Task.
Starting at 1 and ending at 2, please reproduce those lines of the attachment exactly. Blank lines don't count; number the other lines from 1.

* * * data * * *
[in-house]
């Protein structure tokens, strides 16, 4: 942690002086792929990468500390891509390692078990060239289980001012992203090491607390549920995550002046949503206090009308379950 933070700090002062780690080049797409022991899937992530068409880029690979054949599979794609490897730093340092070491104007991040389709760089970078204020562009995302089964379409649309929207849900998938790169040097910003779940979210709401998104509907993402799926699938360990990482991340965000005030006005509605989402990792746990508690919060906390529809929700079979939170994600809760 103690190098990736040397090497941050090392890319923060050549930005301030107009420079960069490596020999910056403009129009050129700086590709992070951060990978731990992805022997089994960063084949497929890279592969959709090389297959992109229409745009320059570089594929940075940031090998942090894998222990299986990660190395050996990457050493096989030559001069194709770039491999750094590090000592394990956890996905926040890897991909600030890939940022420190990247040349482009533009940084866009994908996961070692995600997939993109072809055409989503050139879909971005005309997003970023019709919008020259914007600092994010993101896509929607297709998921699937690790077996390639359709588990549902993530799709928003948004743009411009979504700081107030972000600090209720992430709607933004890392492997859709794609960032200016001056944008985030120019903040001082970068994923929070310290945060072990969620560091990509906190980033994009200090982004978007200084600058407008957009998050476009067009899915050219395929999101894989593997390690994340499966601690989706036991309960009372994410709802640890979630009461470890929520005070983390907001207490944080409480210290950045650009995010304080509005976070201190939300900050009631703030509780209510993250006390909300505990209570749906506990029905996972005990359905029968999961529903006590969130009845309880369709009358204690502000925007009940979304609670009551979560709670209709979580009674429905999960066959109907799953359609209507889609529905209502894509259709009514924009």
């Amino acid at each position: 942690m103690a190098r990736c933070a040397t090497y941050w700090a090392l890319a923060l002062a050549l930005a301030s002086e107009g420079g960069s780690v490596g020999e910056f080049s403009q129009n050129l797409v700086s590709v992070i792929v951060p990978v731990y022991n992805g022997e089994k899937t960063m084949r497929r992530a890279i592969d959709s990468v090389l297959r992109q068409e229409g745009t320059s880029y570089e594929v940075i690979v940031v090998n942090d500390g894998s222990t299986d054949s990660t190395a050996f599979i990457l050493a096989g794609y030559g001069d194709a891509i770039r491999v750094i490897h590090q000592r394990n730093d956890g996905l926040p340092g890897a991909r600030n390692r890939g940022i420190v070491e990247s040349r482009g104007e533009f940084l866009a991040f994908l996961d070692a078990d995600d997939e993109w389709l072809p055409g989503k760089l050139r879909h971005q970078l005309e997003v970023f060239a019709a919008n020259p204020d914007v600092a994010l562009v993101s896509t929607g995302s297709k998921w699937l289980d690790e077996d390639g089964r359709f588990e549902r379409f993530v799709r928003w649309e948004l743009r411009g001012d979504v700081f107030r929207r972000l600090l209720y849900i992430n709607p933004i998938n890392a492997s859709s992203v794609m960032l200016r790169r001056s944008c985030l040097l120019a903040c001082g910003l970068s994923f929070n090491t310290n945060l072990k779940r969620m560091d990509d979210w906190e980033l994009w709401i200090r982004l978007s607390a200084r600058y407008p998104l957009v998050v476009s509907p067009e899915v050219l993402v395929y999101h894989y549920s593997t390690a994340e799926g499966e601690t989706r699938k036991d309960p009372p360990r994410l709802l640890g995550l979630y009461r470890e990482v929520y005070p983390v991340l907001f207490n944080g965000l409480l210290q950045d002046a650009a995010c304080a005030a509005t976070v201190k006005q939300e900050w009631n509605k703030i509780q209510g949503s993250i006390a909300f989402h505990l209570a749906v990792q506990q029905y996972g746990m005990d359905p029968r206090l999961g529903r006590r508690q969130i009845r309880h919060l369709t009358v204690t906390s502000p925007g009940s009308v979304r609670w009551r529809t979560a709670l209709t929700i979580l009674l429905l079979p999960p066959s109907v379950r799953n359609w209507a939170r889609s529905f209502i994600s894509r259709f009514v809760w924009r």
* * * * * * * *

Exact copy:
[in-house]
């Protein structure tokens, strides 16, 4: 942690002086792929990468500390891509390692078990060239289980001012992203090491607390549920995550002046949503206090009308379950 933070700090002062780690080049797409022991899937992530068409880029690979054949599979794609490897730093340092070491104007991040389709760089970078204020562009995302089964379409649309929207849900998938790169040097910003779940979210709401998104509907993402799926699938360990990482991340965000005030006005509605989402990792746990508690919060906390529809929700079979939170994600809760 103690190098990736040397090497941050090392890319923060050549930005301030107009420079960069490596020999910056403009129009050129700086590709992070951060990978731990992805022997089994960063084949497929890279592969959709090389297959992109229409745009320059570089594929940075940031090998942090894998222990299986990660190395050996990457050493096989030559001069194709770039491999750094590090000592394990956890996905926040890897991909600030890939940022420190990247040349482009533009940084866009994908996961070692995600997939993109072809055409989503050139879909971005005309997003970023019709919008020259914007600092994010993101896509929607297709998921699937690790077996390639359709588990549902993530799709928003948004743009411009979504700081107030972000600090209720992430709607933004890392492997859709794609960032200016001056944008985030120019903040001082970068994923929070310290945060072990969620560091990509906190980033994009200090982004978007200084600058407008957009998050476009067009899915050219395929999101894989593997390690994340499966601690989706036991309960009372994410709802640890979630009461470890929520005070983390907001207490944080409480210290950045650009995010304080509005976070201190939300900050009631703030509780209510993250006390909300505990209570749906506990029905996972005990359905029968999961529903006590969130009845309880369709009358204690502000925007009940979304609670009551979560709670209709979580009674429905999960066959109907799953359609209507889609529905209502894509259709009514924009």